Hey there fellow Edsters!
So I made it out of day one alive! Whew! And better than that, now I get to spill all the deets!
I will admit that I tried on four (okay fine, seven) different outfits before heading out the door and that I splurged on a $15 cab ride, for fear of being gross and sweaty had I taken the subway (which honestly inflicted more stress than it saved because NYC traffic at 8:30 am SUCKS!) but nonetheless, I arrived on time — hair and eyeliner still in place — and walked confidently through the rotating front doors, huge smile on my face, and ready to go!
Boy is it exciting to arrive and be welcomed into a new office! And all the usual bases were covered. I was given the office tour (umm, hellooo fashion closet!), introduced to most of the editorial staff (including the fabulous EIC!!), shown to my own (pretty spiffy) desk, introduced to my fellow interns, and walked through a list of basic tasks, expectations and ways to be a rock-star intern.
So, I figured I’d share some of these pearls of wisdom with you.
1. Always be on time.
In fact, always be early. Or at least plan to be early. Nothing screams “irresponsible” more loudly than being late. Also, when it comes to your lunch break, don’t take an extra 20 minutes if you’re already given an hour. It can’t possibly take you that long to eat.
2. If an editor calls you to his/her office, always bring a pen and paper.
We’ve all seen The Devil Wears Prada. Sometimes editors really do spew out tasks and information that quickly. But in the real world, if you’re listening attentively and taking notes, an editor won’t mind you asking him/her to repeat or clarify. In the long run, it would be more embarrassing for you to slink back into the office later to ask again.
3. If you need to be out of the office, let your boss know as far in advance as possible.
Common courtesy. It also doesn’t hurt to suggest a day or time that you could come in to make it up. Editors won’t always require this of an intern, but it can only win you points if you offer.
4. If an editor asks you to run an errand, make sure to get a receipt. Always.
Editors expense most things, so they need the receipts as proof. No one wants to pay for anything they don’t have to!
5. Try to figure things out on your own before asking a question.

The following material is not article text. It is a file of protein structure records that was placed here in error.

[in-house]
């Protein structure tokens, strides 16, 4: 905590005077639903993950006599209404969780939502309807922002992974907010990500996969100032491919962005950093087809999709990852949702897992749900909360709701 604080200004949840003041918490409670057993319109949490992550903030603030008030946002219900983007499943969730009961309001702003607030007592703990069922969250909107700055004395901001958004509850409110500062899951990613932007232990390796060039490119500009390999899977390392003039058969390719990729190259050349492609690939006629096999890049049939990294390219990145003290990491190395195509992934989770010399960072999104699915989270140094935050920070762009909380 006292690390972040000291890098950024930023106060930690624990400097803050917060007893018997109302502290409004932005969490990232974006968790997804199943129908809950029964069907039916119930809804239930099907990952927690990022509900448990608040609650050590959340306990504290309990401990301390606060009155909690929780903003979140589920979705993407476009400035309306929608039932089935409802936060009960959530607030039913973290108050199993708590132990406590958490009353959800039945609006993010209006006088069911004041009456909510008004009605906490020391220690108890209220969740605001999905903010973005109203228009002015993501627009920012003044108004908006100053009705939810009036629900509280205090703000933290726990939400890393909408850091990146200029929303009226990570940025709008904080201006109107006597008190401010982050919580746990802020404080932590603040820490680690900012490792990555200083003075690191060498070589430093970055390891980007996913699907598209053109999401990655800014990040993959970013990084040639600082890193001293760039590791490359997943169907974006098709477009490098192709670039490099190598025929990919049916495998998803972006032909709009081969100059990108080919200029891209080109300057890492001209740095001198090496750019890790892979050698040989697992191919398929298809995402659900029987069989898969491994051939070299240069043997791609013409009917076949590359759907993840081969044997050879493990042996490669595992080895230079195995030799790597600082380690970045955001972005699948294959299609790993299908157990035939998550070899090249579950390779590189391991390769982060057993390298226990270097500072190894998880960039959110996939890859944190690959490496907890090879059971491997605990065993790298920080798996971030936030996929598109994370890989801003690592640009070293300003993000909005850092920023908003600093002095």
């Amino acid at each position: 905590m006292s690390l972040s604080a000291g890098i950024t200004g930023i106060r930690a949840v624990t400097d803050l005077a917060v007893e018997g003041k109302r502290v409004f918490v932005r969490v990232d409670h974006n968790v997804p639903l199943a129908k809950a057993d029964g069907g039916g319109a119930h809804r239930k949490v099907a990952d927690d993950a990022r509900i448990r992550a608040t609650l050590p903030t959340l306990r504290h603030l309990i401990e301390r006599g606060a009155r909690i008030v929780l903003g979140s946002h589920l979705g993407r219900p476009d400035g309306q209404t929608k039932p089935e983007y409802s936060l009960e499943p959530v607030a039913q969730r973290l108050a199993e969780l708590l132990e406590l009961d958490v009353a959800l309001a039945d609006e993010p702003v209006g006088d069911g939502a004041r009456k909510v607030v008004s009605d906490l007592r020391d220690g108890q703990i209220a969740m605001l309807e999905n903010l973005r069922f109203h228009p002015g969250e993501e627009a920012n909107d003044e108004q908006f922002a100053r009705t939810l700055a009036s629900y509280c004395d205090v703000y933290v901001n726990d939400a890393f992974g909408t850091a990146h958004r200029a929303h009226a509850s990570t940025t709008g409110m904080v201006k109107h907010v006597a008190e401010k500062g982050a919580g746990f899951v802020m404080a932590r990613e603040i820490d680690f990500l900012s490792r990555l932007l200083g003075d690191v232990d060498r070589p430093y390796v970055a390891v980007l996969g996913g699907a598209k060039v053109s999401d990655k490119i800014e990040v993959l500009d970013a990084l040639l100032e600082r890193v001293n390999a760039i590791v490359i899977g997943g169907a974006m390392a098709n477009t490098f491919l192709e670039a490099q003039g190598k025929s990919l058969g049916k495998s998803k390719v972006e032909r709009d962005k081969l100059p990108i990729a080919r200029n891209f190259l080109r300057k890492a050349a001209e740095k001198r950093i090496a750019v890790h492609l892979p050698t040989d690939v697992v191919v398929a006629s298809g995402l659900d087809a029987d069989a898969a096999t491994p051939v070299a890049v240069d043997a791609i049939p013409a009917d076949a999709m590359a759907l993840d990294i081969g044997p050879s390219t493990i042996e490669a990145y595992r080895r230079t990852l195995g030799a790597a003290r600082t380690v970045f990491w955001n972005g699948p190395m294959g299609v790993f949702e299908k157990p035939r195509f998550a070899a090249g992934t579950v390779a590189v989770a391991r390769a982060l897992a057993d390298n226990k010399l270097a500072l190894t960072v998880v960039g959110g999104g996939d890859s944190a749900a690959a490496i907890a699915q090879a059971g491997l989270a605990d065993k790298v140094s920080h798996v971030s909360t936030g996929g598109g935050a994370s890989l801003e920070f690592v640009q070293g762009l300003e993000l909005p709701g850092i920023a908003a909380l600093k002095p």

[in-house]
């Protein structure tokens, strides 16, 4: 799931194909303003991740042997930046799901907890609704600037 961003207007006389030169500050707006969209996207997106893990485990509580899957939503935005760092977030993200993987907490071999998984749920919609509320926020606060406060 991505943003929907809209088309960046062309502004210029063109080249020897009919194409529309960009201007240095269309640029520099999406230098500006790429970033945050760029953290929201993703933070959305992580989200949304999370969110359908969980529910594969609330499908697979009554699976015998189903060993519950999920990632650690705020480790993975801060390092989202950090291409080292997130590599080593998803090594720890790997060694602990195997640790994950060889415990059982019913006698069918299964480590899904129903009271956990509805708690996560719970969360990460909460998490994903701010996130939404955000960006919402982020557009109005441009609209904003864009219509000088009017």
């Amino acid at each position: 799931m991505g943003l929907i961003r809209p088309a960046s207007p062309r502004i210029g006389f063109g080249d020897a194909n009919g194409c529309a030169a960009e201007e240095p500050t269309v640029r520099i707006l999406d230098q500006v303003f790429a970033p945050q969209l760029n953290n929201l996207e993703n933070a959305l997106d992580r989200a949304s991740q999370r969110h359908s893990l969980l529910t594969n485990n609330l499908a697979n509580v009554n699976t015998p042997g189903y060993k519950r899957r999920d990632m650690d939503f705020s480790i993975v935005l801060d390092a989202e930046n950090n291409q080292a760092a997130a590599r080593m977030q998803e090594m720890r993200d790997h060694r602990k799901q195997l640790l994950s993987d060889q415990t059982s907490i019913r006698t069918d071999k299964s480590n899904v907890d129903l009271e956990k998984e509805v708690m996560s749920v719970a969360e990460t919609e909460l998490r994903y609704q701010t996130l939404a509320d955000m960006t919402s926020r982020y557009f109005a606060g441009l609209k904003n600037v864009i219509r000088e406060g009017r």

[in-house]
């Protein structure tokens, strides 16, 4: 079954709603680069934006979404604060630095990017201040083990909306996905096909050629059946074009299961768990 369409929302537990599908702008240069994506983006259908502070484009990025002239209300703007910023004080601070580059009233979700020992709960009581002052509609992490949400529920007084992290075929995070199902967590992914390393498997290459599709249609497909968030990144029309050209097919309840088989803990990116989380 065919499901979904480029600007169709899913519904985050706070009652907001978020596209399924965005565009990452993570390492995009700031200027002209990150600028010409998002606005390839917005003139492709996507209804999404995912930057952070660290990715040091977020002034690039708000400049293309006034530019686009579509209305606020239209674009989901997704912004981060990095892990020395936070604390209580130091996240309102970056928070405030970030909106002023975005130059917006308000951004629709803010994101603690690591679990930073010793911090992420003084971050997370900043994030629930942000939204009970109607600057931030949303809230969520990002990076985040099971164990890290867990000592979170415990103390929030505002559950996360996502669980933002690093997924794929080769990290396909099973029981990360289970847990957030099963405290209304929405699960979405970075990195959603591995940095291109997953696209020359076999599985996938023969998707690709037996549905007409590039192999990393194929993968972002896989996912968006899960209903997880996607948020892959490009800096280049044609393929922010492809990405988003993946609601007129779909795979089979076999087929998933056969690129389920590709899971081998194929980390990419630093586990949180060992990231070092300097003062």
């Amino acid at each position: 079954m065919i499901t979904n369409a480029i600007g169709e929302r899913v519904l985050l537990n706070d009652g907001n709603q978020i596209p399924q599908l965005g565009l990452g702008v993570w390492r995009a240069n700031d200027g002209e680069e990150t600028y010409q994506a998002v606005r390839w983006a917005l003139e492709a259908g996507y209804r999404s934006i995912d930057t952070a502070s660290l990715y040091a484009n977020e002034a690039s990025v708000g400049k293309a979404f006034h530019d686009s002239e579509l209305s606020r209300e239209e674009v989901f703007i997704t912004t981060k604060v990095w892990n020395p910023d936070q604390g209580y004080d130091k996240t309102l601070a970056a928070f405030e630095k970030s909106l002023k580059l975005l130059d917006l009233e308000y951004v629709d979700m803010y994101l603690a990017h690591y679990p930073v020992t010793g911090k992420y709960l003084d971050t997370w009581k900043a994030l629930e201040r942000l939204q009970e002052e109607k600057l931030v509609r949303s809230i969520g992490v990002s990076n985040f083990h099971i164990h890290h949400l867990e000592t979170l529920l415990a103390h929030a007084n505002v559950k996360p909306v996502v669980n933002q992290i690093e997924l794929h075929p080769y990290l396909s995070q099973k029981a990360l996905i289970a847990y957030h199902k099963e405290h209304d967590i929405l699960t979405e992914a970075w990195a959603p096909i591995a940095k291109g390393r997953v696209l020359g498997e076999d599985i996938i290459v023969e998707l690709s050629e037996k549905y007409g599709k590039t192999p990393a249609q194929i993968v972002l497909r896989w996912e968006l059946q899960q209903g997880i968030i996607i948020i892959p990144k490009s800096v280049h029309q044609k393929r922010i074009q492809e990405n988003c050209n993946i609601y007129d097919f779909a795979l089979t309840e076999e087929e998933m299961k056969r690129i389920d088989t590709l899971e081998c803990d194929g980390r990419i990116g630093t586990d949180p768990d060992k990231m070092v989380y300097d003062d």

Editors definitely appreciate you taking initiative to solve problems. If the copy machine is out of paper, don’t ask where to find it, just search around yourself. Of course, if you have an assignment that you’re unsure of, ask for clarification. It will save you time in the long run and ensure that you get it right the first time.
6. Checking Facebook, listening to music, taking/making personal phone calls.
Don’t do it. Period.
7. Double-check your grammar.
Yes, I know we text and email very casually, and even some school assignments are relaxed when it comes to grammar, but you’re working for a magazine for crying out loud! Treat everything you turn in (emails and memos, too) like a final draft. Spell-check, fact-check and proofread. Maybe twice.
8. Asking editors if they need help is great — in moderation.
While editors love eager, ready-to-work interns, popping into an editor’s office several times during the day to see if they need help can be more disruptive than helpful. Stop by once, with a smile, and leave it at that.
9. Don’t let a mistake go unreported.
If you mess up, fess up. Immediately. It’s the only way a mistake can be fixed quickly. And don’t take it personally — no one gets everything right 100 percent of the time!
10. Be prepared with ideas!!
While interns don’t regularly attend staff meetings, there’s always a chance that you could be invited to one. To be prepared, have at least one of two solid story ideas brewing at any given time, just in case! You never know when an editor will ask you on the spot for a story idea! Plus, interns who show initiative and stay plugged in to possible story ideas are the ones most likely to get a byline!
So there you go, some insider advice from the features editors at The Mag. Although I bet we can think of some others, so please send me any tips your editors have given you, or any successful tactics you’ve come up with on your own!
Until next time,